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PENN STATE FRATERNITY TRAGEDY: "HOW COULD THIS HAPPEN?"

The recent death of Penn State student Michael Piazza has focused the media on the alleged cruelty and willful negligence of young men who ostensibly were friends and soon to be "brothers" with the victim.

The reaction that I have most often encountered is "How could this happen?" Is Penn State an evil place filled with savages without respect for human life? Are fraternities in general horrible institutions that produce only misogyny and drunkenness among their members?

The facts of the case will become clearer and the legal responsibilities decided over the coming years in criminal and civil proceedings that are sure to be as gruesome as they are informative to parents and students at Penn State and other Universities.

Based on my lengthy experience in representing college students I have only insight at this point and will await the court proceedings for a more complete answer to the question of "How could this happen?"

What I do know is that young people today, whether in college or not, are consuming alcohol with very different motivations than they did 20 or more years ago. "Back in the day", as we older folks refer to the 70's, 80's and even the 90's, learning to consume alcohol was part of the social development of most young people. In addition to "getting a buzz" the objective was to have fun, socialize with men or women with whom we might find an attraction to and develop relationships. My experience in representing students over the last decade tells me that a very different set of motivations exist today.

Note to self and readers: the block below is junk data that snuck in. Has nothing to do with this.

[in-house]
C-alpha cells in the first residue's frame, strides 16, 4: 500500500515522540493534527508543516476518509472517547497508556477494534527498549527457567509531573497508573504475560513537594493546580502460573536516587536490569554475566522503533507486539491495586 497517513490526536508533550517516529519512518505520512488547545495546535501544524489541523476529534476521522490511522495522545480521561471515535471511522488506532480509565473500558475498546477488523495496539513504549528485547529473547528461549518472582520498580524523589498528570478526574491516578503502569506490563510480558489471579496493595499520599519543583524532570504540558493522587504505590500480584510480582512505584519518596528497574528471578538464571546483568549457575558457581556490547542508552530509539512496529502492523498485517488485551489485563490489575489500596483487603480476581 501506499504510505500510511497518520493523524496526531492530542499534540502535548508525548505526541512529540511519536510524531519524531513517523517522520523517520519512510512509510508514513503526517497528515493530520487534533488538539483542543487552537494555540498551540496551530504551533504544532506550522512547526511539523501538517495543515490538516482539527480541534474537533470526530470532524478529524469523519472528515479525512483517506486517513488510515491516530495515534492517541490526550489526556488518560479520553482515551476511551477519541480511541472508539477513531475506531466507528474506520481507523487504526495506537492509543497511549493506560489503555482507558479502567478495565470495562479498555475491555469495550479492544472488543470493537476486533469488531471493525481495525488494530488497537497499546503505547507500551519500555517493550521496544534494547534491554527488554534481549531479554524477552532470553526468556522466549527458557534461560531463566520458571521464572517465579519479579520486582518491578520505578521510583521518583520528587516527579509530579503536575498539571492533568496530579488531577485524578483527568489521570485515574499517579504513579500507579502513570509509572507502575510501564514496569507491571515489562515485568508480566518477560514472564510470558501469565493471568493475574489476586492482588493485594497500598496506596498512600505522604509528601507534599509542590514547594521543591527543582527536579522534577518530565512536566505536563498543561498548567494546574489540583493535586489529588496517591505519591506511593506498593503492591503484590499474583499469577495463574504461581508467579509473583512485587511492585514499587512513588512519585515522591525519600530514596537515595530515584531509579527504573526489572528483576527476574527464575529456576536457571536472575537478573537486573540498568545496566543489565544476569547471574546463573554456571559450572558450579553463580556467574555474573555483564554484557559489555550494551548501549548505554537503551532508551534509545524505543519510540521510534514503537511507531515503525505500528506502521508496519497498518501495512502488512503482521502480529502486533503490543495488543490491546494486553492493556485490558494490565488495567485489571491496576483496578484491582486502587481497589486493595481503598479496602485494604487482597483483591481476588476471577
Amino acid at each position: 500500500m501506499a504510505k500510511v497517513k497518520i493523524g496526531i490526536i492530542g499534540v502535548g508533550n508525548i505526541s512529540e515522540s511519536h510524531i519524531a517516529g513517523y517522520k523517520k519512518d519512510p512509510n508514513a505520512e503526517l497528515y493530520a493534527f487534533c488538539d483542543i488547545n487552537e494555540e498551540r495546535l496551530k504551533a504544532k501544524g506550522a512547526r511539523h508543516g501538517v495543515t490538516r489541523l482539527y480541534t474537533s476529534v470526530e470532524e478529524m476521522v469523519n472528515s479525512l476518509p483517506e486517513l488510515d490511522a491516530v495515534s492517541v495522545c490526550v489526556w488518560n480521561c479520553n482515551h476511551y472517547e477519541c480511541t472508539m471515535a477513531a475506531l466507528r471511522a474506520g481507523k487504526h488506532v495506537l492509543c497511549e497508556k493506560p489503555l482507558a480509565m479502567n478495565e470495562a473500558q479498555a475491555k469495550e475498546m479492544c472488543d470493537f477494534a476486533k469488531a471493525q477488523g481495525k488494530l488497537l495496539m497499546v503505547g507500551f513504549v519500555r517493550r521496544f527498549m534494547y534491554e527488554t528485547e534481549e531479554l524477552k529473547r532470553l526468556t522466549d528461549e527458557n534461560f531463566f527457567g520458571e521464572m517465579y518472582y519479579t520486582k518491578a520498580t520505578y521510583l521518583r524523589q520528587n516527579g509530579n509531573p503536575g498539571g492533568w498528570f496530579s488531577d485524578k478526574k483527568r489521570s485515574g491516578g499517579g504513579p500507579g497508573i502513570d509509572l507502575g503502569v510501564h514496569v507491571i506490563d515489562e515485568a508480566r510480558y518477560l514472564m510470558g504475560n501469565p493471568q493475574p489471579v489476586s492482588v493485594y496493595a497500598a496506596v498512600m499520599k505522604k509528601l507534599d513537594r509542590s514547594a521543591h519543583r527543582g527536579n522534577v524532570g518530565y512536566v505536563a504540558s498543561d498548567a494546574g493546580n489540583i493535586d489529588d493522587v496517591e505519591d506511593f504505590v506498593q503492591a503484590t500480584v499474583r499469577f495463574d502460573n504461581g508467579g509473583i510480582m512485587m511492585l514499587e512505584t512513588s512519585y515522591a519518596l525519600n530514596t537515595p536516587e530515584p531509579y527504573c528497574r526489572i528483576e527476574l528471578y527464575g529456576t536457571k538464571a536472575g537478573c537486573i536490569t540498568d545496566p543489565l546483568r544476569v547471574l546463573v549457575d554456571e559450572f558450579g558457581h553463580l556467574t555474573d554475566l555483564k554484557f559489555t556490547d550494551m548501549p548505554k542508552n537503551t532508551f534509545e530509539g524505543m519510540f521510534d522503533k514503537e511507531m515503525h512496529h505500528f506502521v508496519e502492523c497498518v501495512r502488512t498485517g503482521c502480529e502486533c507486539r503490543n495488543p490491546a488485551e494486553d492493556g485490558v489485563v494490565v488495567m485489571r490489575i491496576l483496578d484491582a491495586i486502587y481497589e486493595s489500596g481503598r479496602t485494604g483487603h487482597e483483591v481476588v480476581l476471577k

Many of my clients, who have been charged with everything from Aggravated Assault to simple underage consumption, admit to beginning their adventure with the objective of "blacking out". They seek relief from stressors that prior generations either didn't have or were otherwise more manageable to them. Alcohol is being used pharmaceutically rather than socially.

When a black out condition or even worse unconsciousness is the objective, it is easy to see why vast amounts of straight vodka or rum are consumed to pursue the objective. The end result of this is that the average student taken to the hospital with alcohol overdose issues now presents at BAC levels approaching .30. At these levels a person's central nervous system is depressed to the same degree as it would be under general surgical anesthesia.

Both the victim and the alleged perpetrators in the Beta Theta Pi case here at Penn State were apparently very intoxicated and became so in a very short period of time. Judgements are clouded, reasoning is impossible and impulses are too quickly followed when blood alcohol levels approach .30.

The bottom line is that rapid consumption of straight 40 to 50 proof alcohol can only lead to serious bodily injury, arrest and, in this case a tragic death. As a result of the Piazza trials and attendant publicity, students will this fall face what I feel will be a different and more stringent set of enforcement measures from both the University and local law enforcement. The time to change behaviors is upon them, whether they like it or not.

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